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Cardiovascular Anesthesia: Research Report

Pressure-Controlled Versus Volume-Controlled Ventilation During One-Lung Ventilation for Thoracic Surgery

Unzueta, M Carmen MD, PhD; Casas, J Ignacio MD; Moral, M Victoria MD

Author Information
doi: 10.1213/01.ane.0000260313.63893.2f

Arterial hypoxemia is a serious complication of one-lung ventilation (OLV), with an incidence of <1% in patients during thoracic surgery (1). It is suggested that pressure-controlled ventilation (PCV) results in improved arterial oxygenation during OLV compared with the more widely used volume-controlled ventilation (VCV) (2). This has been attributed to the decelerating inspiratory flow delivery method used during PCV, whereby high initial flow rates are delivered to quickly achieve and maintain the set inspiratory pressure followed by rapidly decelerating flow (3). These high initial rates of flow lead to a more rapid alveolar inflation (4). These mechanical effects of PCV allegedly allow a more homogeneous distribution of ventilation to the lung, leading to better ventilation/perfusion matching (V/Q) (4). The use of PCV during OLV was found to reduce intrapulmonary shunt and peak airway pressures, limiting the risk for barotrauma (2).

Despite these potential benefits, the use of PCV in patients with adult respiratory distress syndrome (ARDS) did not result in improved arterial oxygenation compared with VCV (4–7). Moreover, a study on induced acute lung injury (ALI) in pigs showed an improvement in oxygenation during VCV when compared with PCV. This improvement in Pao2 with VCV was due to a more favorable ventilation/perfusion distribution (8). In addition, the high peak inspiratory flow rates with PCV may possibly aggravate lung injury with sheer forces during inspiration on the airways and alveoli than lower peak inspiratory flow of VCV (9). Nonetheless, the potential benefits versus limitations of ventilation mode during OLV have not been clearly defined. The aim of this study was to investigate whether PCV results in improved arterial oxygenation compared with VCV during OLV in patients undergoing thoracic surgery.


Approval of the study protocol was obtained from the local ethics committee, and all patients gave written informed consent before inclusion. Inclusion criteria for the study were patients ASA physical status II–III undergoing elective open thoracotomy in the lateral position with at least 1 h of OLV. Exclusion criteria were uncompensated cardiac disease or hemodynamically significant arrhythmias.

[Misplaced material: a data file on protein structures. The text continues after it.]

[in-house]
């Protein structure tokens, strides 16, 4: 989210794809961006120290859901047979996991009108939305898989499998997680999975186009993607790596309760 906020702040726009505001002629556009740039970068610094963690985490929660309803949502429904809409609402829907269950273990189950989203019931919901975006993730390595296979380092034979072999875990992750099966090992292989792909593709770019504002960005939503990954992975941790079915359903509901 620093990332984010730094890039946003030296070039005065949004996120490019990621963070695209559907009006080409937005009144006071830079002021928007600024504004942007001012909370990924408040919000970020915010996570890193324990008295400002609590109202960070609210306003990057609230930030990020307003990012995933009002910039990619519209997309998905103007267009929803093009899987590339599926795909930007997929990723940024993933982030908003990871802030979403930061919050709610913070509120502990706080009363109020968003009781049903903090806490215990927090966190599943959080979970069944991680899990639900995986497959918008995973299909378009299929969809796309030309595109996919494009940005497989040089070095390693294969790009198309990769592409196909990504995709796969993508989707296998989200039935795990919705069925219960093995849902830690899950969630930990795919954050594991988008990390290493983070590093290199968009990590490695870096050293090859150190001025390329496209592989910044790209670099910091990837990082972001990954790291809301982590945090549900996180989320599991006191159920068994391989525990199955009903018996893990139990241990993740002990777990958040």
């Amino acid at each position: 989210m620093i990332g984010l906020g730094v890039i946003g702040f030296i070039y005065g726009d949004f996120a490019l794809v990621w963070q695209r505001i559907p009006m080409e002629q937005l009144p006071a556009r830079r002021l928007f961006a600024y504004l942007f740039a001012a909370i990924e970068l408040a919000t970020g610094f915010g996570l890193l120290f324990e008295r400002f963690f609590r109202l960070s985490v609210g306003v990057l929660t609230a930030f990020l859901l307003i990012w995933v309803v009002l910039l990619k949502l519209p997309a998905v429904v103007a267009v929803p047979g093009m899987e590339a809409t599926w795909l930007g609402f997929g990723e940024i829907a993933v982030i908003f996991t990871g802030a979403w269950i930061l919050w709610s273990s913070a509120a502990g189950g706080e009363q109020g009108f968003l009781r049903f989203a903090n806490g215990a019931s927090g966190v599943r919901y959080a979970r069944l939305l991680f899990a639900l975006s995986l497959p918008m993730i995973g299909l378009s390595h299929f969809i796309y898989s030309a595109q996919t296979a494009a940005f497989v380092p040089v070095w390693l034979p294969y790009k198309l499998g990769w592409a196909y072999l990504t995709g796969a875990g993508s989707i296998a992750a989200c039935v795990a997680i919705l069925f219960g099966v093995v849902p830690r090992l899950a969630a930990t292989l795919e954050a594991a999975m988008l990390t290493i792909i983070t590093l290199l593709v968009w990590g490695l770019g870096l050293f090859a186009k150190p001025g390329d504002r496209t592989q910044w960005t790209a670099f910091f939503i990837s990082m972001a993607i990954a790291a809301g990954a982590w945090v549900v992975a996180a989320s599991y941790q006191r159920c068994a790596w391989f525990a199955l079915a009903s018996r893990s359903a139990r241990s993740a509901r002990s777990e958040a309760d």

All patients were premedicated with midazolam 5 mg IV on arrival to the operating room. A paravertebral block was performed at the T6 level with 15 mL of 0.5% bupivacaine via an inserted catheter. General anesthesia was induced with fentanyl 5 μg/kg, propofol 1.5–2 mg/kg, and atracurium 0.5 mg/kg IV was given for muscle relaxation. Anesthesia was maintained with a continuous infusion of propofol 6–10 mg/kg/h, with supplemental fentanyl and atracurium. No volatile anesthetics were used. Heart rate, direct arterial blood pressure, the electrocardiogram, arterial oxygen saturation (Sao2), and end-tidal carbon dioxide tension (ETco2) were continuously monitored (Datex Engstrom, Finland).

The trachea was intubated with a left-sided double-lumen tube (DLT) (Broncho-part, Rush, Kermen, Germany: 41 F for male and 37 F for female patients). Positioning of the DLT was confirmed with fiberoptic bronchoscopy before and after the patient was placed in the lateral position. Lung separation was confirmed by placing the sidestream of the capnograph sensor into each lumen of the DLT while maintaining ventilation through the other lumen. During OLV, the lumen of the nonventilated lung was left open to air.